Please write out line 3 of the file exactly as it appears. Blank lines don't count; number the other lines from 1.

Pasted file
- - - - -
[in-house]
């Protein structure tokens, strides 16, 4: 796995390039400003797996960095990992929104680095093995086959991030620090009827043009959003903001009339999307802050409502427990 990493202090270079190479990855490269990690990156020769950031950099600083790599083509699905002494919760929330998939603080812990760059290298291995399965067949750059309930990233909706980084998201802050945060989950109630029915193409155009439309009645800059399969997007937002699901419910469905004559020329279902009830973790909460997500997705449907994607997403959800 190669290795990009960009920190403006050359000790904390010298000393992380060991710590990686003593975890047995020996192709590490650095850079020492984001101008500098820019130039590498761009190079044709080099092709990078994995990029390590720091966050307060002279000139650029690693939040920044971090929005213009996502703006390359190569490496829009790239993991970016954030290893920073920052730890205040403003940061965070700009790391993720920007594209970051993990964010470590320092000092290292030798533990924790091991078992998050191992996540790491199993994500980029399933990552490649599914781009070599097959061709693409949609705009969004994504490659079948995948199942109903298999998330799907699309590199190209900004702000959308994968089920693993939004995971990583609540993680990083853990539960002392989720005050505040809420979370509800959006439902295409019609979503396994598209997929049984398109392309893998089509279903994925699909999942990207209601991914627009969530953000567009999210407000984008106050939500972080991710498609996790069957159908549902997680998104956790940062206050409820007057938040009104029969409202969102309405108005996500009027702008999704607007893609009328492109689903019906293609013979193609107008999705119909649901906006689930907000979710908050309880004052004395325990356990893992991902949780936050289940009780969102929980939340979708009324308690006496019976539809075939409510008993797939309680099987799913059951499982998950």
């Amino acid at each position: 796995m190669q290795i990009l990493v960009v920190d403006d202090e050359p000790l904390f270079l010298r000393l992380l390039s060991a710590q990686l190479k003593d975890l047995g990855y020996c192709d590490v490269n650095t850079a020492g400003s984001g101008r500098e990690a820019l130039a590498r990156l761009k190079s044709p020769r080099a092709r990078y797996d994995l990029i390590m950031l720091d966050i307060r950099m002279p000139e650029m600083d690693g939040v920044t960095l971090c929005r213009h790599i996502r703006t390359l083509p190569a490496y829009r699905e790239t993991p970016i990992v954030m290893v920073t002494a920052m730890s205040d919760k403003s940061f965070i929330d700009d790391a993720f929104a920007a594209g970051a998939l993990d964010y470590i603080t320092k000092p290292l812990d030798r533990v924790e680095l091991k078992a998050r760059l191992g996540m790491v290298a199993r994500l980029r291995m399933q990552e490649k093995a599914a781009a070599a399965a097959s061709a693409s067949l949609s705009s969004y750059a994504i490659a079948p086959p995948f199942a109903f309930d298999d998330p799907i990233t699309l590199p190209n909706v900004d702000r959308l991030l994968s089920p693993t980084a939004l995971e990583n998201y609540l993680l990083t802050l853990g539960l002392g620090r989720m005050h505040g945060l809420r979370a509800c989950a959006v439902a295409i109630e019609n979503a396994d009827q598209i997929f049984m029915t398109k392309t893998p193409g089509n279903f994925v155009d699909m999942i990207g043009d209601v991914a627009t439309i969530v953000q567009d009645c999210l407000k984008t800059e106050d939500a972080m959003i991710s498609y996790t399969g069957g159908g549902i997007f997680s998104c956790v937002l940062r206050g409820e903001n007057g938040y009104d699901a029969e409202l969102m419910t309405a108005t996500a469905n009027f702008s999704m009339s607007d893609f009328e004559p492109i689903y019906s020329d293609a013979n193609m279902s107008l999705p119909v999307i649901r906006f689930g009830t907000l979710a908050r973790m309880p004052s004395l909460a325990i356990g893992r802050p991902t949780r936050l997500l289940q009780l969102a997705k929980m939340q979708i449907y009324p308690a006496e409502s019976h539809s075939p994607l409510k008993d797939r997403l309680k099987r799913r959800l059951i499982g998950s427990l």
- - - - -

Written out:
């Amino acid at each position: 796995m190669q290795i990009l990493v960009v920190d403006d202090e050359p000790l904390f270079l010298r000393l992380l390039s060991a710590q990686l190479k003593d975890l047995g990855y020996c192709d590490v490269n650095t850079a020492g400003s984001g101008r500098e990690a820019l130039a590498r990156l761009k190079s044709p020769r080099a092709r990078y797996d994995l990029i390590m950031l720091d966050i307060r950099m002279p000139e650029m600083d690693g939040v920044t960095l971090c929005r213009h790599i996502r703006t390359l083509p190569a490496y829009r699905e790239t993991p970016i990992v954030m290893v920073t002494a920052m730890s205040d919760k403003s940061f965070i929330d700009d790391a993720f929104a920007a594209g970051a998939l993990d964010y470590i603080t320092k000092p290292l812990d030798r533990v924790e680095l091991k078992a998050r760059l191992g996540m790491v290298a199993r994500l980029r291995m399933q990552e490649k093995a599914a781009a070599a399965a097959s061709a693409s067949l949609s705009s969004y750059a994504i490659a079948p086959p995948f199942a109903f309930d298999d998330p799907i990233t699309l590199p190209n909706v900004d702000r959308l991030l994968s089920p693993t980084a939004l995971e990583n998201y609540l993680l990083t802050l853990g539960l002392g620090r989720m005050h505040g945060l809420r979370a509800c989950a959006v439902a295409i109630e019609n979503a396994d009827q598209i997929f049984m029915t398109k392309t893998p193409g089509n279903f994925v155009d699909m999942i990207g043009d209601v991914a627009t439309i969530v953000q567009d009645c999210l407000k984008t800059e106050d939500a972080m959003i991710s498609y996790t399969g069957g159908g549902i997007f997680s998104c956790v937002l940062r206050g409820e903001n007057g938040y009104d699901a029969e409202l969102m419910t309405a108005t996500a469905n009027f702008s999704m009339s607007d893609f009328e004559p492109i689903y019906s020329d293609a013979n193609m279902s107008l999705p119909v999307i649901r906006f689930g009830t907000l979710a908050r973790m309880p004052s004395l909460a325990i356990g893992r802050p991902t949780r936050l997500l289940q009780l969102a997705k929980m939340q979708i449907y009324p308690a006496e409502s019976h539809s075939p994607l409510k008993d797939r997403l309680k099987r799913r959800l059951i499982g998950s427990l």